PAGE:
Weng Tojirakarn, one of the red shirts representatives, said: "This is not likely to take long because the atmosphere is good. Everyone is acting in good faith for the benefit of the country."

Abhisit arrived at the venue, a Bangkok educational institute, along with two of his senior staff, and shook hands with his red-clad opponents as they sat down at the meeting table.

Problem-solving

Al Jazeera's Aela Callan, reporting from Bangkok, said: "Abhisit is using the opportunity to show off his debating skills and the red shirts have told their protesters to expect good news and that they will come out victorious.

"Veera [Musikapong], the red shirts leader, has been saying that they feel the same as Abhisit; that they don't want to be negative, and don't want to hurt anyone, but they do want to solve many of Thailand's problems.

in depth

  Q&A: Thaksin and the Red Shirts
  Thailand: Warring Colours
  Profile: Thaksin Shinawatra
  Video: 'Red Shirts' swarm Bangkok (March 16)

"Both sides want to be seen as the ones who are being reasonable, but how long the more radical elements in the red shirts movement, and how long the more radical elements within the Thai military hold out is a big question."

The prime minister's concession to the about 80,000 red shirts gathered in the capital followed the news that four soldiers had been injured after grenades were thrown at an army barracks used by the government as a base during two weeks of protests.  

"The blasts injured four soldiers," Major-General Prawut Thavornsiri told the AFP news agency, adding that the incident took place in the early hours of the morning.

Prawut, from the police task force monitoring the protests, said the blasts occurred near the gate of the infantry barracks on the northern outskirts of Bangkok.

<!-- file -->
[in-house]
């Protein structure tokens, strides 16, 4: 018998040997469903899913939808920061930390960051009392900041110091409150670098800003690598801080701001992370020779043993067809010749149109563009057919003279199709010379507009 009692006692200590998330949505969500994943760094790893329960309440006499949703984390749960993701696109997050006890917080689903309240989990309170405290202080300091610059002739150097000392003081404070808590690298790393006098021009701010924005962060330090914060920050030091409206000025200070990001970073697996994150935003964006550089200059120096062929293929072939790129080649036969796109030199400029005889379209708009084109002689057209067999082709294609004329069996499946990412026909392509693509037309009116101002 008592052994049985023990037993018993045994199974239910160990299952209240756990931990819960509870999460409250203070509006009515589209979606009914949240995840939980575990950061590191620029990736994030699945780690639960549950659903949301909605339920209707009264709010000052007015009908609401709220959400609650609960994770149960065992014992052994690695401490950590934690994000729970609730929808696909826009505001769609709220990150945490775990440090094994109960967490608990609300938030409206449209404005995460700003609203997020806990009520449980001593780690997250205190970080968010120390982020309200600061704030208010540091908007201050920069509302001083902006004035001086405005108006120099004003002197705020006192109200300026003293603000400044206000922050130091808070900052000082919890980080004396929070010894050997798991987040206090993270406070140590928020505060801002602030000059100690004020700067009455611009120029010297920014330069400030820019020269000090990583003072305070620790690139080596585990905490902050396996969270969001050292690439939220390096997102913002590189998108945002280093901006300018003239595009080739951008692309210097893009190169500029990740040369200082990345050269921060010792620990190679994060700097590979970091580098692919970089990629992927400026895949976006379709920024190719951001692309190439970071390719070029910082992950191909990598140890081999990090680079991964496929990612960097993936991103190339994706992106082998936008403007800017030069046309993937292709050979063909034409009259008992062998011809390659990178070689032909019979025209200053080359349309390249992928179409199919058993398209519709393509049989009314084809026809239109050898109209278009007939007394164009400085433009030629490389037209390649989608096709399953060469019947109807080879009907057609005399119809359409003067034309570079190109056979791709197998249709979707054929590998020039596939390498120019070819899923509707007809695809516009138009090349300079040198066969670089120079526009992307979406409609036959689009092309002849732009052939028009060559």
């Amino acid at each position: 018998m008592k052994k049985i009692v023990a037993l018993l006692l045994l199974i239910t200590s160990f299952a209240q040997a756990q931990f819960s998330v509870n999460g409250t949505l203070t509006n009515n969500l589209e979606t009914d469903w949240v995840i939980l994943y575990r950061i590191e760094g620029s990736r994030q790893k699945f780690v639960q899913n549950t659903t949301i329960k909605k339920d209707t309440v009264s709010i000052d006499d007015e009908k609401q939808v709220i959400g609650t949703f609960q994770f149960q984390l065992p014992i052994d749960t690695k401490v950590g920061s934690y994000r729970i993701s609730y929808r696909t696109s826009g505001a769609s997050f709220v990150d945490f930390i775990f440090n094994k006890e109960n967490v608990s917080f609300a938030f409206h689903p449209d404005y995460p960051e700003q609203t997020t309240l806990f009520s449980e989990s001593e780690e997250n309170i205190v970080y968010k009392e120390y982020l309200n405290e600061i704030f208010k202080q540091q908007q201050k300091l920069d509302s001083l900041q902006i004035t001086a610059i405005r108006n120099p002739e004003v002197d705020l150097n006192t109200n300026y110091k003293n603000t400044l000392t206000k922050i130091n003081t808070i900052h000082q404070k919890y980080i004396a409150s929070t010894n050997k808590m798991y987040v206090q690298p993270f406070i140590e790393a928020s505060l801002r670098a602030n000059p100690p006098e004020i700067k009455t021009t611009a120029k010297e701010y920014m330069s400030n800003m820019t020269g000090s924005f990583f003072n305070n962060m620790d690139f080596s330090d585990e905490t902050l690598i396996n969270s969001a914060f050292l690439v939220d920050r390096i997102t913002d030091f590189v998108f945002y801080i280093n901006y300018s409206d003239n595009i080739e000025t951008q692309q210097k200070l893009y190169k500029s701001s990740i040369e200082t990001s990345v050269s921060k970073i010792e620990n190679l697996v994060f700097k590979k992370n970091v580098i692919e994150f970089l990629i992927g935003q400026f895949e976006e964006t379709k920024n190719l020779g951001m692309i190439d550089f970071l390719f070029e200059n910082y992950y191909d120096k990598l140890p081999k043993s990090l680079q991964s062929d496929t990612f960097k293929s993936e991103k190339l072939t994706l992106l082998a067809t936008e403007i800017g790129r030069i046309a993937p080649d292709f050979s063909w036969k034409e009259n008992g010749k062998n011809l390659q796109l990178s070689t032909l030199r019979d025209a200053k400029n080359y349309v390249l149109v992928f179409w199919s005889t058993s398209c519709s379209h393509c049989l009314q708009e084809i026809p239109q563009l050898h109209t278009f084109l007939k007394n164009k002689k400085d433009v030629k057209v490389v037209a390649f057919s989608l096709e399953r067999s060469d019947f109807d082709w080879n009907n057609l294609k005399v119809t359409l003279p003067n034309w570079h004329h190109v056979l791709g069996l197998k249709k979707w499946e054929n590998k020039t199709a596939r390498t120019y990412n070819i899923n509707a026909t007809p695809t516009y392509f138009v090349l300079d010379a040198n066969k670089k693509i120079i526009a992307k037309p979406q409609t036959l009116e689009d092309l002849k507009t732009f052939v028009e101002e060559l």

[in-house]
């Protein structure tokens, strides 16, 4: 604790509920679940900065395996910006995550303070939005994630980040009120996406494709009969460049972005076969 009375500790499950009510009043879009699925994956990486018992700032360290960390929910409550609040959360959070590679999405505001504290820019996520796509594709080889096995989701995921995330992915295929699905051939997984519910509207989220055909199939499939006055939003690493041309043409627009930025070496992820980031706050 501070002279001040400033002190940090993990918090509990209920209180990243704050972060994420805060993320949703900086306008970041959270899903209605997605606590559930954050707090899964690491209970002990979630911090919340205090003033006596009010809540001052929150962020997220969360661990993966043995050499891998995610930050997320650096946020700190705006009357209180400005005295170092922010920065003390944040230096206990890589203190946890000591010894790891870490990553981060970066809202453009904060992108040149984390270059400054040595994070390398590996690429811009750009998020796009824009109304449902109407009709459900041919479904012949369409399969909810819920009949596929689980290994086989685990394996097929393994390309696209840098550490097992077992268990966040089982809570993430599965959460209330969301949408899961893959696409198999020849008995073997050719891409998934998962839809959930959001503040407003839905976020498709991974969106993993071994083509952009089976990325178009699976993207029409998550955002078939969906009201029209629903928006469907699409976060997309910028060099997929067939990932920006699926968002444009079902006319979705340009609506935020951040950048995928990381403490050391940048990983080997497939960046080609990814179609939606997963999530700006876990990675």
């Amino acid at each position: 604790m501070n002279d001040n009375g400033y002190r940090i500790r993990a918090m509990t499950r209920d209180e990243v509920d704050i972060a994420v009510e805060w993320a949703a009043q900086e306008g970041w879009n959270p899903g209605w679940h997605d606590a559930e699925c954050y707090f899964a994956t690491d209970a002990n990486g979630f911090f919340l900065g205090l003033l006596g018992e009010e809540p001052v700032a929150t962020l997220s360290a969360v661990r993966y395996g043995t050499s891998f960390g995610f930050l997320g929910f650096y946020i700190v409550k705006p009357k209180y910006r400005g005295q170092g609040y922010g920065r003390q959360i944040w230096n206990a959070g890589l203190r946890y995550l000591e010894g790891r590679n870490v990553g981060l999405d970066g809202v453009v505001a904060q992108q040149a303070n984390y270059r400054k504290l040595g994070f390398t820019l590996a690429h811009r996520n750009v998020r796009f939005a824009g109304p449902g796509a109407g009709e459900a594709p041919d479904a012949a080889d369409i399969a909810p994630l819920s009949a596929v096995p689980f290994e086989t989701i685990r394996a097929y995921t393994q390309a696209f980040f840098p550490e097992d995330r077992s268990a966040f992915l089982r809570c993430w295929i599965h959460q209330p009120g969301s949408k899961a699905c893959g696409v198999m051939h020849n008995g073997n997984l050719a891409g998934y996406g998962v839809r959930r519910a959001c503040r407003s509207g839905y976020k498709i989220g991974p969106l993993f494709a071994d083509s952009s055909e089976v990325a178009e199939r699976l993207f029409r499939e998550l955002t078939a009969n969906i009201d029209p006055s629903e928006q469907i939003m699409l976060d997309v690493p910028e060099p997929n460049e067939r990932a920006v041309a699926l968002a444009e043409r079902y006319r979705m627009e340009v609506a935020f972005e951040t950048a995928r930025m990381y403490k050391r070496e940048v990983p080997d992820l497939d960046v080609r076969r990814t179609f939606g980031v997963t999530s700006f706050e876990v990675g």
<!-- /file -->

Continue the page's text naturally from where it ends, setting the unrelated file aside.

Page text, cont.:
The explosions were the latest in a series of more than a dozen to hit government installations.

The red shirts, loyal to Thaksin Shinawatra, the former prime minister, began their demonstrations on March 12 and have vowed they will not leave until Abhisit calls fresh elections.

Abhisit's government came to power with army backing in a 2008 parliamentary vote after a controversial court ruling removed allies of Shinawatra.

The protesters have said that they also aimed to put pressure on the military, which has mounted a heavy security response to the demonstrations.

'Partial victory'

On Saturday, they forced soldiers across the capital to pull back from temporary postsset up to police the mass demonstrations over the previous weeks.

Nattakorn Devakula, a Thai political analyst, said the forthcoming talks with the protesters were a "a sign that [the red shirts] are gaining some ground".

He said that if the prime minister is adamant about not dissolving parliament, a key demand by the protesters, then the red shirts cannot claim victory.

"It's a partial victory so far," Nattakorn said.

He added that it would be a "loss" for Abhisit to dissolve the house "simply because protesters are out on the streets".

"Plus, I don't think he [Abhisit] is ready to win more than the half [majority] that is needed to form a ruling coalition after the election," Nattakorn said.

"The Democrats claim that they can win 240, if not 280, seats and if they're really confident they can do that, then the prime minister is probably going to be willing to dissolve the house. But deep down he knows that he cannot win the majority just yet."

Thailand has had several prime ministers since Thaksin was ousted in a coup in 2006.

Thaksin, who lives in exile to avoid a jail sentence for corruption, has regularly addressed his supporters via a videolink, raising the prospect of a campaign of civil disobedience if Abhisit continues to refuse demands to dissolve parliament.